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Malar J. 2017 Jul 10;16(1):281. doi: 10.1186/s12936-017-1912-y.

Chloroquine efficacy for Plasmodium vivax in Myanmar in populations with high genetic diversity and moderate parasite gene flow.

Author information

1
Department of Medical Research, Yangon, 11191, Myanmar.
2
Global and Tropical Health Division, Menzies School of Health Research and Charles Darwin University, Darwin, NT, 0810, Australia.
3
Eijkman Institute for Molecular Biology, Jl. Diponegoro 69, Central Jakarta, 10430, Indonesia.
4
The Ministry of Research and Technology (RISTEK), Jakarta, Indonesia.
5
Agency for Assessment and Application of Technology, Jl. MH Thamrin 8, Jakarta, 10340, Indonesia.
6
World Health Organization, Country Office for Thailand, Ministry of Public Health, Nonthaburi, Thailand.
7
Global Malaria Programme, World Health Organization, 20 Avenue Appia, 1211, Geneva, 27, Switzerland.
8
Centre for Tropical Medicine and Global Health, Nuffield Department of Medicine Research Building, University of Oxford Old Road Campus, Oxford, UK.
9
Global and Tropical Health Division, Menzies School of Health Research and Charles Darwin University, Darwin, NT, 0810, Australia. Sarah.Auburn@menzies.edu.au.
10
Global and Tropical Health Division, Menzies School of Health Research and Charles Darwin University, Darwin, NT, 0810, Australia. Kamala.Ley-Thriemer@menzies.edu.au.

Abstract

BACKGROUND:

Plasmodium vivax malaria remains a major public health burden in Myanmar. Resistance to chloroquine (CQ), the first-line treatment for P. vivax, has been reported in the country and has potential to undermine local control efforts.

METHODS:

Patients over 6 years of age with uncomplicated P. vivax mono-infection were enrolled into clinical efficacy studies in Myawaddy in 2014 and Kawthoung in 2012. Study participants received a standard dose of CQ (25 mg/kg over 3 days) followed by weekly review until day 28. Pvmdr1 copy number (CN) and microsatellite diversity were assessed on samples from the patients enrolled in the clinical study and additional cross-sectional surveys undertaken in Myawaddy and Shwegyin in 2012.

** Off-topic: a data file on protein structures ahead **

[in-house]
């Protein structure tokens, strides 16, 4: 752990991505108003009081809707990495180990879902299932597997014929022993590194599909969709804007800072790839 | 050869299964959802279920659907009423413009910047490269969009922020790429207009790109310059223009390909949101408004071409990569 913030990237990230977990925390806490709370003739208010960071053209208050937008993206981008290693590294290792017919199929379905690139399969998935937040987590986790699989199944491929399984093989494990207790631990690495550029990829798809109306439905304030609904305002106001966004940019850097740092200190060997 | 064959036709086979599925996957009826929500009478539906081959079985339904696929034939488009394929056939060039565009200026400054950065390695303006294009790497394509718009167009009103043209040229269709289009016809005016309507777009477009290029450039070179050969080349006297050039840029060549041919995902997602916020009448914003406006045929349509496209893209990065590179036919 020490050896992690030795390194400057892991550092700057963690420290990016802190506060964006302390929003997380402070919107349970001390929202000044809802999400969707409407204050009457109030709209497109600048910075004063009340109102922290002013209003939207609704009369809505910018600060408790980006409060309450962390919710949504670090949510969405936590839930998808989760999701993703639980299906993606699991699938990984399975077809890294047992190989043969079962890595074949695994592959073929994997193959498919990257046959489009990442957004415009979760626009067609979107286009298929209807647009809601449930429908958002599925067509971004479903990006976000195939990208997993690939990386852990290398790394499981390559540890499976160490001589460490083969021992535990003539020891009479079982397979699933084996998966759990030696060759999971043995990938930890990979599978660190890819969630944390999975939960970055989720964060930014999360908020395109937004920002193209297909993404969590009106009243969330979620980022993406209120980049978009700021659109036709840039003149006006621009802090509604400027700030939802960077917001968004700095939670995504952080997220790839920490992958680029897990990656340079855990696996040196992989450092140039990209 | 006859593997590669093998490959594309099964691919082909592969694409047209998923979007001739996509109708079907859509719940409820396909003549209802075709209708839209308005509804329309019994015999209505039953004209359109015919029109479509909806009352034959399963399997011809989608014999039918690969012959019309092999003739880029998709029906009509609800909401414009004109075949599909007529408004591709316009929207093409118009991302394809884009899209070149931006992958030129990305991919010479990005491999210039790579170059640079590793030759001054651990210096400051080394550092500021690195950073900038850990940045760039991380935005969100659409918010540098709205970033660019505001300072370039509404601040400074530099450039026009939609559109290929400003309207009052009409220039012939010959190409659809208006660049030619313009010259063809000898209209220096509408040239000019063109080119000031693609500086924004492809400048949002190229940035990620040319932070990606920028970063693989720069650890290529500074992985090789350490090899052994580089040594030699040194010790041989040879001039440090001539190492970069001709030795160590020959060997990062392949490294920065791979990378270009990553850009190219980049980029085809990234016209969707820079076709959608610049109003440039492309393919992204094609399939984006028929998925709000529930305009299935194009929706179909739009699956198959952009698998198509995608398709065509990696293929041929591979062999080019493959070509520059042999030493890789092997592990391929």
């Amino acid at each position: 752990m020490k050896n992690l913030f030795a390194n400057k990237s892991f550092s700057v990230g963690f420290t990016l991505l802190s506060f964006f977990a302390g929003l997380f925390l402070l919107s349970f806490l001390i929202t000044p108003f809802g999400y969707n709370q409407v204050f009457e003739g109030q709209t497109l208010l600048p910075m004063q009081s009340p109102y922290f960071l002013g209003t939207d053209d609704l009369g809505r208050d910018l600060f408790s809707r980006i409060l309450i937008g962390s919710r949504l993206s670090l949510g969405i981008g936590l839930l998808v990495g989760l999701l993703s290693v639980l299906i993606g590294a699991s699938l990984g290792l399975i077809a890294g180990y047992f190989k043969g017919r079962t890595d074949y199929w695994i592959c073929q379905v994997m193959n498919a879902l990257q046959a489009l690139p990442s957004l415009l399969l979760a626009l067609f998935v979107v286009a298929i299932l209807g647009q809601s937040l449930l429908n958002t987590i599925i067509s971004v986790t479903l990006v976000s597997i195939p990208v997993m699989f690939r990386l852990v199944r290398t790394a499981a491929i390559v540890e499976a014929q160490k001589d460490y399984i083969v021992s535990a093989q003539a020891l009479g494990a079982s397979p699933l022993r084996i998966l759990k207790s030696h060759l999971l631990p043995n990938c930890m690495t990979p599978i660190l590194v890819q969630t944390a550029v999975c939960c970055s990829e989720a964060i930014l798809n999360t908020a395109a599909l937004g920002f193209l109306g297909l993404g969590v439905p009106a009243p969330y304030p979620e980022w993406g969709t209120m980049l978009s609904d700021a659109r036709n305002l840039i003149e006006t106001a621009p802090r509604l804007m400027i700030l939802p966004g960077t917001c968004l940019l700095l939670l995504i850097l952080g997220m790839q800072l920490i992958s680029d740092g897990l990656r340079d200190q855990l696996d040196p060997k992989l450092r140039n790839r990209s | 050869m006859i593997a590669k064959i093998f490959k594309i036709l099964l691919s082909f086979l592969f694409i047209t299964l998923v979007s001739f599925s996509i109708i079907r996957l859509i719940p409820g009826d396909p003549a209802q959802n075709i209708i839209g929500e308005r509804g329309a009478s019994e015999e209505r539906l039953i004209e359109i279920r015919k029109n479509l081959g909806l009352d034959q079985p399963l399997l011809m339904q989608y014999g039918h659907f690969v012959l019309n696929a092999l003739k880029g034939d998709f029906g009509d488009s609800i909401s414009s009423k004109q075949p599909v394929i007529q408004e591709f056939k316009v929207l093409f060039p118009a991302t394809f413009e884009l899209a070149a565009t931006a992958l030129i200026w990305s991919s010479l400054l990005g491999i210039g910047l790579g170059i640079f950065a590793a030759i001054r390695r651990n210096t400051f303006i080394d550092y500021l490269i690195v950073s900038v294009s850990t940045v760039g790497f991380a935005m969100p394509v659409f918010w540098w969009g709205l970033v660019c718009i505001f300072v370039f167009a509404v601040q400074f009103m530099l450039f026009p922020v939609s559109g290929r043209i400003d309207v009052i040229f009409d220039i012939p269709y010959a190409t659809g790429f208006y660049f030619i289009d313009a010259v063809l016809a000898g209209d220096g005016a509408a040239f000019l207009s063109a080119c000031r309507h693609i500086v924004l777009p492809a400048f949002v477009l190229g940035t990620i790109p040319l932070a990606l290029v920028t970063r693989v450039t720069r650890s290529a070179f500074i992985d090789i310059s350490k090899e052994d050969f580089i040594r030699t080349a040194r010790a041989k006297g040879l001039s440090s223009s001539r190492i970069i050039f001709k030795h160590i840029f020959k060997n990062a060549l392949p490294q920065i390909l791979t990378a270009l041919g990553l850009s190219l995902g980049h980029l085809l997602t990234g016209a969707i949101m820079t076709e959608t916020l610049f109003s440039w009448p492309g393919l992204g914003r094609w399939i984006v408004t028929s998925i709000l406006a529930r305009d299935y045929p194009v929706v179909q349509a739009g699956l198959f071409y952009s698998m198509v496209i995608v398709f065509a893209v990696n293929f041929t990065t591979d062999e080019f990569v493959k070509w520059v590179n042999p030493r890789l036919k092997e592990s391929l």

RESULTS:

A total of 85 patients were enrolled in the CQ clinical studies, 25 in Myawaddy and 60 in Kawthoung. One patient in Myawaddy (1.2%) had an early treatment failure and two patients (2.3%) in Kawthoung presented with late treatment failures on day 28. The day 28 efficacy was 92.0% (95% CI 71.6-97.9) in Myawaddy and 98.3% (95% CI 88.7-99.8) in Kawthoung. By day 2, 92.2% (23/25) in Myawaddy and 85.0% (51/60) in Kawthoung were aparasitaemic. Genotyping and pvmdr1 CN assessment was undertaken on 43, 52 and 46 clinical isolates from Myawaddy, Kawthoung and Shwegyin respectively. Pvmdr1 amplification was observed in 3.2% (1/31) of isolates in Myawaddy, 0% (0/49) in Kawthoung and 2.5% (1/40) in Shwegyin. Diversity was high in all sites (H E 0.855-0.876), with low inter-population differentiation (F ST 0.016-0.026, P < 0.05).

CONCLUSIONS:

Treatment failures after chloroquine were observed following chloroquine monotherapy, with pvmdr1 amplification present in both Myawaddy and Shwegyin. The results emphasize the importance of ongoing P. vivax drug resistance surveillance in Myanmar, particularly given the potential connectivity between parasite population at different sites.

KEYWORDS:

Chloroquine; Copy number; Diversity; Efficacy; Genotyping; Malaria; Myanmar; Plasmodium; Resistance; Transmission; Vivax; pvmdr1

PMID:
28693552
PMCID:
PMC5504659
DOI:
10.1186/s12936-017-1912-y
[Indexed for MEDLINE]
Free PMC Article

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